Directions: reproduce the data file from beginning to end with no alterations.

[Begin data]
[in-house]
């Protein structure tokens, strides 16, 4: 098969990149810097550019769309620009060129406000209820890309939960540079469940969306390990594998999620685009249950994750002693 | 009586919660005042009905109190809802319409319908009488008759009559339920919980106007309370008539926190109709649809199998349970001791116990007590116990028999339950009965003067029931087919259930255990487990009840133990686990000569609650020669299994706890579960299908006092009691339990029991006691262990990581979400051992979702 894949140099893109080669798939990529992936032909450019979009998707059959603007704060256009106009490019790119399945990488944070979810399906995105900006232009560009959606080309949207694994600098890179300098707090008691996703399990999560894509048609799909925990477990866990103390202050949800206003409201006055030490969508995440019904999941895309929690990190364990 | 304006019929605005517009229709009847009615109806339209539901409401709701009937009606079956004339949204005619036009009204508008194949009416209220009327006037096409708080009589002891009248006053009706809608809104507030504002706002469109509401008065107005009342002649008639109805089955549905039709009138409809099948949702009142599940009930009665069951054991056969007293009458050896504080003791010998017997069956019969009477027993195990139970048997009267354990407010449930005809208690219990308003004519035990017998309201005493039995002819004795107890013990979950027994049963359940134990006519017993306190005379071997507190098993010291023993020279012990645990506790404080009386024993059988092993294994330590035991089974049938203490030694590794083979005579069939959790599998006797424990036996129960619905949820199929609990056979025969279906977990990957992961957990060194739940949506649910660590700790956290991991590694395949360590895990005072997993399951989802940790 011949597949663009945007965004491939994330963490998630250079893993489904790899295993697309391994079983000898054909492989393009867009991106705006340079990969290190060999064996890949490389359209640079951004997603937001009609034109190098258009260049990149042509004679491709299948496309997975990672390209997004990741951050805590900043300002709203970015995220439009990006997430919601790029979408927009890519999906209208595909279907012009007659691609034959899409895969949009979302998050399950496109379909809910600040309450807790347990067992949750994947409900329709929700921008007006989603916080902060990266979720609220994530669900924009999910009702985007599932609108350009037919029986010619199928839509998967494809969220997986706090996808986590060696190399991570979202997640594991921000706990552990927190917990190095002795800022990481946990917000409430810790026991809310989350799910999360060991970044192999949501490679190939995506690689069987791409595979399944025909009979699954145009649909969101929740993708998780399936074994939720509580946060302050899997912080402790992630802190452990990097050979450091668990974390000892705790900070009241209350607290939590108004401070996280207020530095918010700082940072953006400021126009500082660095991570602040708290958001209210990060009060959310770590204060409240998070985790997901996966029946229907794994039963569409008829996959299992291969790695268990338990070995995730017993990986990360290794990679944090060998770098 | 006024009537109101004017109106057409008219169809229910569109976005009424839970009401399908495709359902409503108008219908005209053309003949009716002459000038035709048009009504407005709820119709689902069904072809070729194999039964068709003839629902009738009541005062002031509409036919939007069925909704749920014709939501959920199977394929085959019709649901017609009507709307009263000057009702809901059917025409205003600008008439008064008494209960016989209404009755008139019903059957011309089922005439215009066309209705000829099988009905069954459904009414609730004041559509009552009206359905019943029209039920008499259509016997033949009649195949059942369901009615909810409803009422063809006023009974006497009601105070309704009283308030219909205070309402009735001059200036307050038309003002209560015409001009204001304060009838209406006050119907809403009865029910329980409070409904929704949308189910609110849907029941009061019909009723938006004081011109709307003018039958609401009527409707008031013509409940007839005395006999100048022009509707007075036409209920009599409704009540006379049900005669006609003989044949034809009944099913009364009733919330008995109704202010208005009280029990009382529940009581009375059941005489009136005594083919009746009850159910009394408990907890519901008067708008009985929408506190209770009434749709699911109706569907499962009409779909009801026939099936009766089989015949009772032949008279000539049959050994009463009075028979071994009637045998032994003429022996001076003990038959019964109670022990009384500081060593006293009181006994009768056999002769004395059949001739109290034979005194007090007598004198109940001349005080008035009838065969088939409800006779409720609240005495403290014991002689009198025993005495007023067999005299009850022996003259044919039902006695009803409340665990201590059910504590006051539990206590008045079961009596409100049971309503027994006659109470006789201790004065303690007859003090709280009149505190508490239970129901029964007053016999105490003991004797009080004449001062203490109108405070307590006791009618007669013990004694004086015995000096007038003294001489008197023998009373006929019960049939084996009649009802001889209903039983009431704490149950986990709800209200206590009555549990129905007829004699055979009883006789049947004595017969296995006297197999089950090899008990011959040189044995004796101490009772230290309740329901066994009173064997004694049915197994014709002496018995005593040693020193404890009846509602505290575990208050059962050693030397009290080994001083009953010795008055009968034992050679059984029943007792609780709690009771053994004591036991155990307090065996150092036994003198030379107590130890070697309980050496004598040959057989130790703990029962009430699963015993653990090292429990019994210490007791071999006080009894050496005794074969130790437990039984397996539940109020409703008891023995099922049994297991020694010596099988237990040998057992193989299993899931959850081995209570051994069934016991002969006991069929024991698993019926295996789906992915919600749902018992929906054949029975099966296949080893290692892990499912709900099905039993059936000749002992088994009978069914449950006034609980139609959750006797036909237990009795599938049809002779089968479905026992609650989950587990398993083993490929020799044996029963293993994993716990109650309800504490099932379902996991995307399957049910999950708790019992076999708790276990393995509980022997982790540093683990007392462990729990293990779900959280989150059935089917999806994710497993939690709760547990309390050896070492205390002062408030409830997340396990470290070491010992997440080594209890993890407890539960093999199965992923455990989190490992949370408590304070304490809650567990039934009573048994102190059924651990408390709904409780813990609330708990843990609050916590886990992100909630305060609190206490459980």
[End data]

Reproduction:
[in-house]
């Protein structure tokens, strides 16, 4: 098969990149810097550019769309620009060129406000209820890309939960540079469940969306390990594998999620685009249950994750002693 | 009586919660005042009905109190809802319409319908009488008759009559339920919980106007309370008539926190109709649809199998349970001791116990007590116990028999339950009965003067029931087919259930255990487990009840133990686990000569609650020669299994706890579960299908006092009691339990029991006691262990990581979400051992979702 894949140099893109080669798939990529992936032909450019979009998707059959603007704060256009106009490019790119399945990488944070979810399906995105900006232009560009959606080309949207694994600098890179300098707090008691996703399990999560894509048609799909925990477990866990103390202050949800206003409201006055030490969508995440019904999941895309929690990190364990 | 304006019929605005517009229709009847009615109806339209539901409401709701009937009606079956004339949204005619036009009204508008194949009416209220009327006037096409708080009589002891009248006053009706809608809104507030504002706002469109509401008065107005009342002649008639109805089955549905039709009138409809099948949702009142599940009930009665069951054991056969007293009458050896504080003791010998017997069956019969009477027993195990139970048997009267354990407010449930005809208690219990308003004519035990017998309201005493039995002819004795107890013990979950027994049963359940134990006519017993306190005379071997507190098993010291023993020279012990645990506790404080009386024993059988092993294994330590035991089974049938203490030694590794083979005579069939959790599998006797424990036996129960619905949820199929609990056979025969279906977990990957992961957990060194739940949506649910660590700790956290991991590694395949360590895990005072997993399951989802940790 011949597949663009945007965004491939994330963490998630250079893993489904790899295993697309391994079983000898054909492989393009867009991106705006340079990969290190060999064996890949490389359209640079951004997603937001009609034109190098258009260049990149042509004679491709299948496309997975990672390209997004990741951050805590900043300002709203970015995220439009990006997430919601790029979408927009890519999906209208595909279907012009007659691609034959899409895969949009979302998050399950496109379909809910600040309450807790347990067992949750994947409900329709929700921008007006989603916080902060990266979720609220994530669900924009999910009702985007599932609108350009037919029986010619199928839509998967494809969220997986706090996808986590060696190399991570979202997640594991921000706990552990927190917990190095002795800022990481946990917000409430810790026991809310989350799910999360060991970044192999949501490679190939995506690689069987791409595979399944025909009979699954145009649909969101929740993708998780399936074994939720509580946060302050899997912080402790992630802190452990990097050979450091668990974390000892705790900070009241209350607290939590108004401070996280207020530095918010700082940072953006400021126009500082660095991570602040708290958001209210990060009060959310770590204060409240998070985790997901996966029946229907794994039963569409008829996959299992291969790695268990338990070995995730017993990986990360290794990679944090060998770098 | 006024009537109101004017109106057409008219169809229910569109976005009424839970009401399908495709359902409503108008219908005209053309003949009716002459000038035709048009009504407005709820119709689902069904072809070729194999039964068709003839629902009738009541005062002031509409036919939007069925909704749920014709939501959920199977394929085959019709649901017609009507709307009263000057009702809901059917025409205003600008008439008064008494209960016989209404009755008139019903059957011309089922005439215009066309209705000829099988009905069954459904009414609730004041559509009552009206359905019943029209039920008499259509016997033949009649195949059942369901009615909810409803009422063809006023009974006497009601105070309704009283308030219909205070309402009735001059200036307050038309003002209560015409001009204001304060009838209406006050119907809403009865029910329980409070409904929704949308189910609110849907029941009061019909009723938006004081011109709307003018039958609401009527409707008031013509409940007839005395006999100048022009509707007075036409209920009599409704009540006379049900005669006609003989044949034809009944099913009364009733919330008995109704202010208005009280029990009382529940009581009375059941005489009136005594083919009746009850159910009394408990907890519901008067708008009985929408506190209770009434749709699911109706569907499962009409779909009801026939099936009766089989015949009772032949008279000539049959050994009463009075028979071994009637045998032994003429022996001076003990038959019964109670022990009384500081060593006293009181006994009768056999002769004395059949001739109290034979005194007090007598004198109940001349005080008035009838065969088939409800006779409720609240005495403290014991002689009198025993005495007023067999005299009850022996003259044919039902006695009803409340665990201590059910504590006051539990206590008045079961009596409100049971309503027994006659109470006789201790004065303690007859003090709280009149505190508490239970129901029964007053016999105490003991004797009080004449001062203490109108405070307590006791009618007669013990004694004086015995000096007038003294001489008197023998009373006929019960049939084996009649009802001889209903039983009431704490149950986990709800209200206590009555549990129905007829004699055979009883006789049947004595017969296995006297197999089950090899008990011959040189044995004796101490009772230290309740329901066994009173064997004694049915197994014709002496018995005593040693020193404890009846509602505290575990208050059962050693030397009290080994001083009953010795008055009968034992050679059984029943007792609780709690009771053994004591036991155990307090065996150092036994003198030379107590130890070697309980050496004598040959057989130790703990029962009430699963015993653990090292429990019994210490007791071999006080009894050496005794074969130790437990039984397996539940109020409703008891023995099922049994297991020694010596099988237990040998057992193989299993899931959850081995209570051994069934016991002969006991069929024991698993019926295996789906992915919600749902018992929906054949029975099966296949080893290692892990499912709900099905039993059936000749002992088994009978069914449950006034609980139609959750006797036909237990009795599938049809002779089968479905026992609650989950587990398993083993490929020799044996029963293993994993716990109650309800504490099932379902996991995307399957049910999950708790019992076999708790276990393995509980022997982790540093683990007392462990729990293990779900959280989150059935089917999806994710497993939690709760547990309390050896070492205390002062408030409830997340396990470290070491010992997440080594209890993890407890539960093999199965992923455990989190490992949370408590304070304490809650567990039934009573048994102190059924651990408390709904409780813990609330708990843990609050916590886990992100909630305060609190206490459980």